Hain fights to save cabinet job as pressure mounts over donations

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Indy Politics

Peter Hain is fighting to save his position in the Cabinet after admitting that he failed to disclose donations totalling £103,000 to his campaign to become Labour's deputy leader.

The Work and Pensions Secretary shocked fellow Labour MPs by revealing that he had not registered 17 donations with the Electoral Commission –six of them channelled through a left-of-centre think-tank.

The undisclosed gifts came on top of the £82,000 Mr Hain registered after coming fifth out of six candidates in last summer's election. The figures mean he spent about twice as much as the winner, Harriet Harman.

Some Labour insiders believe that the affair could force Mr Hain's resignation. But there was no sign last night that Gordon Brown was withdrawing his support from the minister.

Critics say the administrative chaos in Mr Hain's campaign has raised questions about his fitness to run one of the biggest Whitehall departments with a budget of £130bn a year. Even if he survives now, there is speculation at Westminster that he could be moved or dropped when Mr Brown reshuffles his team.

Mr Hain blamed the failings on his decision to give priority to his government job as Northern Ireland Secretary over his campaign for the deputy leadership. "I very much regret that these reports were not made on time. I should have given higher personal priority to the day-to-day administration and organisation of my campaign," he said.

He said it became necessary to raise more cash after the contest finished last June because "unpaid invoices" emerged during the summer and autumn. However, he learnt on 29 November that these donations had not been declared within the required time scale, and "immediately" informed the Electoral Commission.

Mr Hain met the commission yesterday to discuss his belated list of donors. A spokeswoman for the commission said: "We will be undertaking initial permissibility checks on the information as part of our usual processes before publishing it on our website."

Mr Hain's list of the 17 undeclared gifts include £10,000 from Mike Cuddy, who runs the Cuddy Group building firm in his Neath constituency, and £10,000 from the GMB trade union. Some £26,600 in donations and a £25,000 interest-free loan were made by individuals through the Progressive Policies Forum think-tank.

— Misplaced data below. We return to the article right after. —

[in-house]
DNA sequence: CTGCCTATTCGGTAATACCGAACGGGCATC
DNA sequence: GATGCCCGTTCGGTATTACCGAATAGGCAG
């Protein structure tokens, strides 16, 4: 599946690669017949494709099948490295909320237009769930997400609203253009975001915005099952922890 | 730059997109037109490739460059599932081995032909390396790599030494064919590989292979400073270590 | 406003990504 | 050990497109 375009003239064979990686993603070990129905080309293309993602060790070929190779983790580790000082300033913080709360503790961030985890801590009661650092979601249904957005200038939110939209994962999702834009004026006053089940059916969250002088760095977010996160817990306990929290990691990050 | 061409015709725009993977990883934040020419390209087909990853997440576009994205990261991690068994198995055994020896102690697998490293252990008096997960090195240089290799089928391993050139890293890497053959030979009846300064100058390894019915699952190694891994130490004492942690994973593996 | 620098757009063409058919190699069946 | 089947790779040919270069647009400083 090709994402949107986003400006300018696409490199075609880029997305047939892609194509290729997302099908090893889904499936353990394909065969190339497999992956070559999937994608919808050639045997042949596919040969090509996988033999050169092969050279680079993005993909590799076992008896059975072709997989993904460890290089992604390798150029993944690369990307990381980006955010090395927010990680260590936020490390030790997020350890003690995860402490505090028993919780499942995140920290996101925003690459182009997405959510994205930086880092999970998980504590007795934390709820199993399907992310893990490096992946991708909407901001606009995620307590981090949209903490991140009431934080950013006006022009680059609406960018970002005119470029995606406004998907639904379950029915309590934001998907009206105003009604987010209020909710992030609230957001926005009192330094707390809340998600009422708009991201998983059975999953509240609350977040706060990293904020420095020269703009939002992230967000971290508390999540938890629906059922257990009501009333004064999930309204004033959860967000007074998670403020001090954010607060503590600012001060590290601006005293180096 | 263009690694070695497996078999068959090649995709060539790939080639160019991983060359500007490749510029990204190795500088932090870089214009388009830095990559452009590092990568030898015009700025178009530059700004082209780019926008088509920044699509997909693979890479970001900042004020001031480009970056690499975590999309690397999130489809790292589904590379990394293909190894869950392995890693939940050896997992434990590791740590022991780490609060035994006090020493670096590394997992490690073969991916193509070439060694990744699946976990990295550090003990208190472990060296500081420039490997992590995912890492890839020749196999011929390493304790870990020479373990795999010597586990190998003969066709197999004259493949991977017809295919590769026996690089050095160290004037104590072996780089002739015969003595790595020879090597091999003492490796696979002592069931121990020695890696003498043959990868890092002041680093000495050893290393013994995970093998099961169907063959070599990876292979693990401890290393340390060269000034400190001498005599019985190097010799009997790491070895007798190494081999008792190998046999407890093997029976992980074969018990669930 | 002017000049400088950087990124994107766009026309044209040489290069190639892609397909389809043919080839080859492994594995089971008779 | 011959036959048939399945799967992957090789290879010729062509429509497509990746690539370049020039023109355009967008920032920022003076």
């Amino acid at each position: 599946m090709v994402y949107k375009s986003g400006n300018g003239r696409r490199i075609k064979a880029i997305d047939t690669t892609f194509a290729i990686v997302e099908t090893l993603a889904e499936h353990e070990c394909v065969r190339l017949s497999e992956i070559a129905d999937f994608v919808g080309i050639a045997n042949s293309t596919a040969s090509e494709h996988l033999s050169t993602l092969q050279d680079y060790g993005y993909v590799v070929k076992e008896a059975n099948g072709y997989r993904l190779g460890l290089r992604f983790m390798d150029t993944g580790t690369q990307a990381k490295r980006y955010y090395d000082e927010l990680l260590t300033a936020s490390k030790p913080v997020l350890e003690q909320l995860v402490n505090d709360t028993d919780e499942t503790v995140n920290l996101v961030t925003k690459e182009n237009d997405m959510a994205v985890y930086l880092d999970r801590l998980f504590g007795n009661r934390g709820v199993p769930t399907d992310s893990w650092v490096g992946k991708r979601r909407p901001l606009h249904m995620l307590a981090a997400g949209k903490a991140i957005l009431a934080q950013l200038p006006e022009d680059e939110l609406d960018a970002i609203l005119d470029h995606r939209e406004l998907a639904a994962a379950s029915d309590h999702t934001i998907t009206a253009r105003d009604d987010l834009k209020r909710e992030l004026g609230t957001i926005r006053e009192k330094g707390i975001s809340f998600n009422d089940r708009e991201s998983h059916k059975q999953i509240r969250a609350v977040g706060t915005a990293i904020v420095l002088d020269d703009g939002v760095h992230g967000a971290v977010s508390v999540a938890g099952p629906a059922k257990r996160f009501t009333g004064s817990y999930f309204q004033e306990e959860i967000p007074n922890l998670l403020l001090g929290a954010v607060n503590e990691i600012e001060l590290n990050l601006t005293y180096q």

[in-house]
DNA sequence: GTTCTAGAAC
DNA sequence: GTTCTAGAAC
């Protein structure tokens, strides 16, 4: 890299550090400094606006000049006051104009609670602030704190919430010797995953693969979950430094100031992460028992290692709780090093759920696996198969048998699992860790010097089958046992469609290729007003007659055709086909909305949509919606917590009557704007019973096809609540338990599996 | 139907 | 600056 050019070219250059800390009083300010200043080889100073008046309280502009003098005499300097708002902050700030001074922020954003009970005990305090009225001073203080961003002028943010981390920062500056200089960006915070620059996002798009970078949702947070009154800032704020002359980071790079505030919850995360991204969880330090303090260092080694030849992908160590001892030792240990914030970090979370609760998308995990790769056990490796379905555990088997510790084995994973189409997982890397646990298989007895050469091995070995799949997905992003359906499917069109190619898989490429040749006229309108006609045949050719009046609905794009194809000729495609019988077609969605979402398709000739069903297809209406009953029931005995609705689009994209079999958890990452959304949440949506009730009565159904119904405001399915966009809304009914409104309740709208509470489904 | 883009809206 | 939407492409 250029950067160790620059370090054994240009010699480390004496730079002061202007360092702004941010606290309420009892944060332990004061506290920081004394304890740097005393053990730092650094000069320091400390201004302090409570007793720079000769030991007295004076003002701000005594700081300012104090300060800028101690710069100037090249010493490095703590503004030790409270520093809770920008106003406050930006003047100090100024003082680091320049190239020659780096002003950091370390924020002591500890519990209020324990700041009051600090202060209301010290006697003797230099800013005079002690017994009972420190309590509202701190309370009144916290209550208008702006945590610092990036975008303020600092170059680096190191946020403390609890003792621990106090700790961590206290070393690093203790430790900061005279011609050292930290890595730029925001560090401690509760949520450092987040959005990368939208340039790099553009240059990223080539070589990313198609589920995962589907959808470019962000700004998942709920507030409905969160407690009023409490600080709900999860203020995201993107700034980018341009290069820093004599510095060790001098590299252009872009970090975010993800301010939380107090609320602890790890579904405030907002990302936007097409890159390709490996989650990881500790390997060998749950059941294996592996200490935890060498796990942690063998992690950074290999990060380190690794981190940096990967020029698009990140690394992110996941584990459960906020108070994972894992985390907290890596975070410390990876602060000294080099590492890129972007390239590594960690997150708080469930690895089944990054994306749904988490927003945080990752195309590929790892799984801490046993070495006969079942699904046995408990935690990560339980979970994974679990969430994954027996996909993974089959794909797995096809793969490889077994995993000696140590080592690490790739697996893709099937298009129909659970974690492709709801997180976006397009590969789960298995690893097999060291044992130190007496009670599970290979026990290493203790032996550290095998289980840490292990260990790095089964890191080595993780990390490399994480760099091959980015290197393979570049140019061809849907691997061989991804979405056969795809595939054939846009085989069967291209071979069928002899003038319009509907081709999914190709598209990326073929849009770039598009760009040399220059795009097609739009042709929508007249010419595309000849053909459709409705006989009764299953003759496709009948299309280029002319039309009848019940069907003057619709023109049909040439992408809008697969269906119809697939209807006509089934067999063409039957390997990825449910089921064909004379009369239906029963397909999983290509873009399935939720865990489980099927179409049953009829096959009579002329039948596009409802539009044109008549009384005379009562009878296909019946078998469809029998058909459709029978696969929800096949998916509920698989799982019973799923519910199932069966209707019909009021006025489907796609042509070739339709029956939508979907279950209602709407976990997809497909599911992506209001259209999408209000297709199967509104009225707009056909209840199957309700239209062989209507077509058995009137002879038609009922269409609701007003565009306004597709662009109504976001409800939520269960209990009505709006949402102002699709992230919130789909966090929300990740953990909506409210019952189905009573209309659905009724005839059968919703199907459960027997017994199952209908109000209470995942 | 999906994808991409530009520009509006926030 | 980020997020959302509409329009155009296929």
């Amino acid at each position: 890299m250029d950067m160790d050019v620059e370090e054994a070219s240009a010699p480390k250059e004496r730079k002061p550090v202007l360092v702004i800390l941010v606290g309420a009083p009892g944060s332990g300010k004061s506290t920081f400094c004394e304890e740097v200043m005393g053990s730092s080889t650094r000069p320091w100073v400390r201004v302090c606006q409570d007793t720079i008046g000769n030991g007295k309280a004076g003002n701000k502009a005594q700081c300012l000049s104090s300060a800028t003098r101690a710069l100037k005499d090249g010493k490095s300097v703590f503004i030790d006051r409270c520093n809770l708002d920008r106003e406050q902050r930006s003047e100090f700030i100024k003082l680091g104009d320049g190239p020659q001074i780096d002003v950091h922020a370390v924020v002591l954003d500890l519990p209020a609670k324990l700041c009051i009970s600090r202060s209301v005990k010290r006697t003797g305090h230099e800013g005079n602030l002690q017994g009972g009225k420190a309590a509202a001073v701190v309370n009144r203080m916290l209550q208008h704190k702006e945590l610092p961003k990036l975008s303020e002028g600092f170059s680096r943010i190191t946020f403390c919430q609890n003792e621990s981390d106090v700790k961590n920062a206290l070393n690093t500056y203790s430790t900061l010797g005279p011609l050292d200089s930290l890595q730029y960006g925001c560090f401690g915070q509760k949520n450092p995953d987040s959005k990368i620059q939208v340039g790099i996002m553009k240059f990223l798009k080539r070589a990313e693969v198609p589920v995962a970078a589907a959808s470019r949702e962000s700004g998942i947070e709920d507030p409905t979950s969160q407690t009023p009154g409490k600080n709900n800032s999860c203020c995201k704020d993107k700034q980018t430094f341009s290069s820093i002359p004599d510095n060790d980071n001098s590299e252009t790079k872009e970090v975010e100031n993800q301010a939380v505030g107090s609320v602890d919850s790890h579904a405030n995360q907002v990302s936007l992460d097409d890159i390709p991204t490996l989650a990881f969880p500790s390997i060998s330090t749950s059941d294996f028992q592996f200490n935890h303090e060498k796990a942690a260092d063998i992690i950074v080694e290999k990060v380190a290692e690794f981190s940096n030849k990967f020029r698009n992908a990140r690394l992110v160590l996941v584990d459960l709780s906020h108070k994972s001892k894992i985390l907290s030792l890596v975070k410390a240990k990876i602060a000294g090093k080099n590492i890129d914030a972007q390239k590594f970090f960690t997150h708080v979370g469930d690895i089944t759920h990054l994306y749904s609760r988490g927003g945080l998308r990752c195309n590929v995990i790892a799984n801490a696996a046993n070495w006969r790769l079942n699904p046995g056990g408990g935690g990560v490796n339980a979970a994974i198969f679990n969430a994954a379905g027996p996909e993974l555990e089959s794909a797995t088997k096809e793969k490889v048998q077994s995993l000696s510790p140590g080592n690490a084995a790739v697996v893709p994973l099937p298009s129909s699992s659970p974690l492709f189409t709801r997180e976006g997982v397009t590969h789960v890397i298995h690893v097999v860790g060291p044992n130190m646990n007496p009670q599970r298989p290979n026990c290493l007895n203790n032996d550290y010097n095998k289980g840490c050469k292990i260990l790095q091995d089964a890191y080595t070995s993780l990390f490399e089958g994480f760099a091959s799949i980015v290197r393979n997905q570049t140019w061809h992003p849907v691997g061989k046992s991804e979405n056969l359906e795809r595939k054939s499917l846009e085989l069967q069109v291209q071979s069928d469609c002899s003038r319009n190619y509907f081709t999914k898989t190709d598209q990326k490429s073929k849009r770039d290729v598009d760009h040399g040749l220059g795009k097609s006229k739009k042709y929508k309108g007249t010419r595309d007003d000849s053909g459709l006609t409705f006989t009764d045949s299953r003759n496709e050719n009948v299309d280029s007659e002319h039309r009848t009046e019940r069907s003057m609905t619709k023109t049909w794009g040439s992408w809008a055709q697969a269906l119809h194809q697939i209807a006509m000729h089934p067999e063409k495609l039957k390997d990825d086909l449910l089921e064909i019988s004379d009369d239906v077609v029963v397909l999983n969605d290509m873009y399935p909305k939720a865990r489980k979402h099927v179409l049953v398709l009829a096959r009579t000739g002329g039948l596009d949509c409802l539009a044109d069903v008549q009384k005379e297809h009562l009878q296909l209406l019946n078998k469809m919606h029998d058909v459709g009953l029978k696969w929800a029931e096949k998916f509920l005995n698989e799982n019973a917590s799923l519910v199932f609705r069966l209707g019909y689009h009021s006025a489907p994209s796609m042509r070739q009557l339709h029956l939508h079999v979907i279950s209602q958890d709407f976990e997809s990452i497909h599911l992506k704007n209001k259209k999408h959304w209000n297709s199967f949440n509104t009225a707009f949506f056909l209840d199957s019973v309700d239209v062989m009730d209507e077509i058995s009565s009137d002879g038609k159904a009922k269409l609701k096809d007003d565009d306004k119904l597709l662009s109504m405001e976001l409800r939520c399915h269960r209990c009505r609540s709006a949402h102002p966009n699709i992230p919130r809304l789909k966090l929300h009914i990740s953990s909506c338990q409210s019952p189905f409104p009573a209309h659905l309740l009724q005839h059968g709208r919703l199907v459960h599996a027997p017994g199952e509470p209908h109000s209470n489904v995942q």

A spokesman for the forum said: "We were supportive of Peter Hain's deputy leadership campaign, and we believe that had Peter been elected deputy leader he would have advanced progressive policies. Funds provided to PPF were properly paid to Hain4Labour and were reportable donations when they were paid to Hain4Labour. PPF understands that these reports have now been made."

Mr Hain was "very satisfied" with his meeting with the commission, which is thought to believe the donations made through the forum do not breach the rules on gifts by third parties because the original donors were revealed.

Chris Grayling, the shadow Work and Pensions Secretary, said the revelations were "quite extraordinary" and Mr Hain had shown "breathtaking incompetence." He asked: "How on earth did he manage to get this so dramatically wrong? Gordon Brown now has some serious explaining to do about all of this. After the events of the past two months, it looks as if he and his senior colleagues have a complete disregard for the rules."

The Liberal Democrat frontbencher Norman Baker said: "This is a lot of money not to notice and not to report on time, even if you are busy working as a cabinet minister. It looks simply like an oversight, but obviously the Electoral Commission will have to satisfy itself on that."

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